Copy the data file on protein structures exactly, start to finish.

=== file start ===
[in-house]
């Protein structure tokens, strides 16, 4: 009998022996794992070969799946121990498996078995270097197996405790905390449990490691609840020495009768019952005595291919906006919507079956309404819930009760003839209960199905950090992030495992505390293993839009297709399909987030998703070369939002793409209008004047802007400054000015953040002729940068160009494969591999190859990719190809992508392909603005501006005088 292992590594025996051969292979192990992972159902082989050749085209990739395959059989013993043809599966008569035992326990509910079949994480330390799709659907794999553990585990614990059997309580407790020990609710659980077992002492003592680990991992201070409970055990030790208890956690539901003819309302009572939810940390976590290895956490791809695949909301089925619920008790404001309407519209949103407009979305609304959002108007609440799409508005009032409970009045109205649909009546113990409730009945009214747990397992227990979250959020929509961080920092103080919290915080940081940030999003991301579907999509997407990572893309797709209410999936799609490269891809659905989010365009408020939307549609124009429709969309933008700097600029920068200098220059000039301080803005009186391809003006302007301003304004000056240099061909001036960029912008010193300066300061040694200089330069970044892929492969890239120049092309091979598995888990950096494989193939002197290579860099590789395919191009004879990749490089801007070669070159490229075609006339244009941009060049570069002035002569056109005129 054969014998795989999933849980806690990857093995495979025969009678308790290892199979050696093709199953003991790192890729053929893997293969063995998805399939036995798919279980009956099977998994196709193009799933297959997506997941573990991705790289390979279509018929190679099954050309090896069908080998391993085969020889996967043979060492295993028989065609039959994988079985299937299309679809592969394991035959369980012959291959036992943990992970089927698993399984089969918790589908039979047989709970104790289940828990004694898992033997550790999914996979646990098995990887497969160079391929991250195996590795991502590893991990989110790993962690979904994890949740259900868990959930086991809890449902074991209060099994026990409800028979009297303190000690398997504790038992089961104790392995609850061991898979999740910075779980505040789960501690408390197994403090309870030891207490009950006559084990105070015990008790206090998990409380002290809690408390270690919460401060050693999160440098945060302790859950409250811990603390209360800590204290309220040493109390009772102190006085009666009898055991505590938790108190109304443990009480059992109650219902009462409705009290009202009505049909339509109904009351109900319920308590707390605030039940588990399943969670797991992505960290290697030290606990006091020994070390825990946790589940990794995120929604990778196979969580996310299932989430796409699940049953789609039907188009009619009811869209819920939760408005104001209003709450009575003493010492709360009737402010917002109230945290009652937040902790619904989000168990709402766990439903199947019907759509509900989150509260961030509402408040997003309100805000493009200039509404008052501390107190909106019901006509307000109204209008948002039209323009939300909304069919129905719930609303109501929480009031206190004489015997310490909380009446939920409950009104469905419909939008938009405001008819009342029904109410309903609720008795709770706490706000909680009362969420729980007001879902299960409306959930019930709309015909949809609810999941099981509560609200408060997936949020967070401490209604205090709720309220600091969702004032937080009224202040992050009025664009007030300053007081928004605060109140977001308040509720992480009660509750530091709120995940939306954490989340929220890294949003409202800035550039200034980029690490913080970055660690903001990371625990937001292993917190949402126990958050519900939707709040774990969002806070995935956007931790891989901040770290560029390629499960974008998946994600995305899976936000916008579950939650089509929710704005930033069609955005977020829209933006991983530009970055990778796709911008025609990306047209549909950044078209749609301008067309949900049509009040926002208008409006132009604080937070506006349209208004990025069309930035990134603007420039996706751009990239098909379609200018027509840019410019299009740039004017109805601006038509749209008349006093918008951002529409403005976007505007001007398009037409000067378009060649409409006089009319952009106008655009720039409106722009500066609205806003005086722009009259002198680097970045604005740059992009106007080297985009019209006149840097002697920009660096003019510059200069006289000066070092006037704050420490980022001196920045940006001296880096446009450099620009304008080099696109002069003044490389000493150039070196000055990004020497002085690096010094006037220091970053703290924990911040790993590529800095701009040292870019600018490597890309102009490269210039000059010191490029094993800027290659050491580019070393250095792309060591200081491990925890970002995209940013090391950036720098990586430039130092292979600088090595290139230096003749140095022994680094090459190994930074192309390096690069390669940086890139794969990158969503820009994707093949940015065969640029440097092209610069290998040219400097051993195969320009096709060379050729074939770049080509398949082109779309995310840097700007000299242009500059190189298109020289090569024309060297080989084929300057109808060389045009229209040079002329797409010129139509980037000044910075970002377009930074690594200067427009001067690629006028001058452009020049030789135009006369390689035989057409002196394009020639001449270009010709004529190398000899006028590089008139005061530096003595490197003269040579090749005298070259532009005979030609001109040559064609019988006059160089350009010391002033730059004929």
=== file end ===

[in-house]
């Protein structure tokens, strides 16, 4: 009998022996794992070969799946121990498996078995270097197996405790905390449990490691609840020495009768019952005595291919906006919507079956309404819930009760003839209960199905950090992030495992505390293993839009297709399909987030998703070369939002793409209008004047802007400054000015953040002729940068160009494969591999190859990719190809992508392909603005501006005088 292992590594025996051969292979192990992972159902082989050749085209990739395959059989013993043809599966008569035992326990509910079949994480330390799709659907794999553990585990614990059997309580407790020990609710659980077992002492003592680990991992201070409970055990030790208890956690539901003819309302009572939810940390976590290895956490791809695949909301089925619920008790404001309407519209949103407009979305609304959002108007609440799409508005009032409970009045109205649909009546113990409730009945009214747990397992227990979250959020929509961080920092103080919290915080940081940030999003991301579907999509997407990572893309797709209410999936799609490269891809659905989010365009408020939307549609124009429709969309933008700097600029920068200098220059000039301080803005009186391809003006302007301003304004000056240099061909001036960029912008010193300066300061040694200089330069970044892929492969890239120049092309091979598995888990950096494989193939002197290579860099590789395919191009004879990749490089801007070669070159490229075609006339244009941009060049570069002035002569056109005129 054969014998795989999933849980806690990857093995495979025969009678308790290892199979050696093709199953003991790192890729053929893997293969063995998805399939036995798919279980009956099977998994196709193009799933297959997506997941573990991705790289390979279509018929190679099954050309090896069908080998391993085969020889996967043979060492295993028989065609039959994988079985299937299309679809592969394991035959369980012959291959036992943990992970089927698993399984089969918790589908039979047989709970104790289940828990004694898992033997550790999914996979646990098995990887497969160079391929991250195996590795991502590893991990989110790993962690979904994890949740259900868990959930086991809890449902074991209060099994026990409800028979009297303190000690398997504790038992089961104790392995609850061991898979999740910075779980505040789960501690408390197994403090309870030891207490009950006559084990105070015990008790206090998990409380002290809690408390270690919460401060050693999160440098945060302790859950409250811990603390209360800590204290309220040493109390009772102190006085009666009898055991505590938790108190109304443990009480059992109650219902009462409705009290009202009505049909339509109904009351109900319920308590707390605030039940588990399943969670797991992505960290290697030290606990006091020994070390825990946790589940990794995120929604990778196979969580996310299932989430796409699940049953789609039907188009009619009811869209819920939760408005104001209003709450009575003493010492709360009737402010917002109230945290009652937040902790619904989000168990709402766990439903199947019907759509509900989150509260961030509402408040997003309100805000493009200039509404008052501390107190909106019901006509307000109204209008948002039209323009939300909304069919129905719930609303109501929480009031206190004489015997310490909380009446939920409950009104469905419909939008938009405001008819009342029904109410309903609720008795709770706490706000909680009362969420729980007001879902299960409306959930019930709309015909949809609810999941099981509560609200408060997936949020967070401490209604205090709720309220600091969702004032937080009224202040992050009025664009007030300053007081928004605060109140977001308040509720992480009660509750530091709120995940939306954490989340929220890294949003409202800035550039200034980029690490913080970055660690903001990371625990937001292993917190949402126990958050519900939707709040774990969002806070995935956007931790891989901040770290560029390629499960974008998946994600995305899976936000916008579950939650089509929710704005930033069609955005977020829209933006991983530009970055990778796709911008025609990306047209549909950044078209749609301008067309949900049509009040926002208008409006132009604080937070506006349209208004990025069309930035990134603007420039996706751009990239098909379609200018027509840019410019299009740039004017109805601006038509749209008349006093918008951002529409403005976007505007001007398009037409000067378009060649409409006089009319952009106008655009720039409106722009500066609205806003005086722009009259002198680097970045604005740059992009106007080297985009019209006149840097002697920009660096003019510059200069006289000066070092006037704050420490980022001196920045940006001296880096446009450099620009304008080099696109002069003044490389000493150039070196000055990004020497002085690096010094006037220091970053703290924990911040790993590529800095701009040292870019600018490597890309102009490269210039000059010191490029094993800027290659050491580019070393250095792309060591200081491990925890970002995209940013090391950036720098990586430039130092292979600088090595290139230096003749140095022994680094090459190994930074192309390096690069390669940086890139794969990158969503820009994707093949940015065969640029440097092209610069290998040219400097051993195969320009096709060379050729074939770049080509398949082109779309995310840097700007000299242009500059190189298109020289090569024309060297080989084929300057109808060389045009229209040079002329797409010129139509980037000044910075970002377009930074690594200067427009001067690629006028001058452009020049030789135009006369390689035989057409002196394009020639001449270009010709004529190398000899006028590089008139005061530096003595490197003269040579090749005298070259532009005979030609001109040559064609019988006059160089350009010391002033730059004929």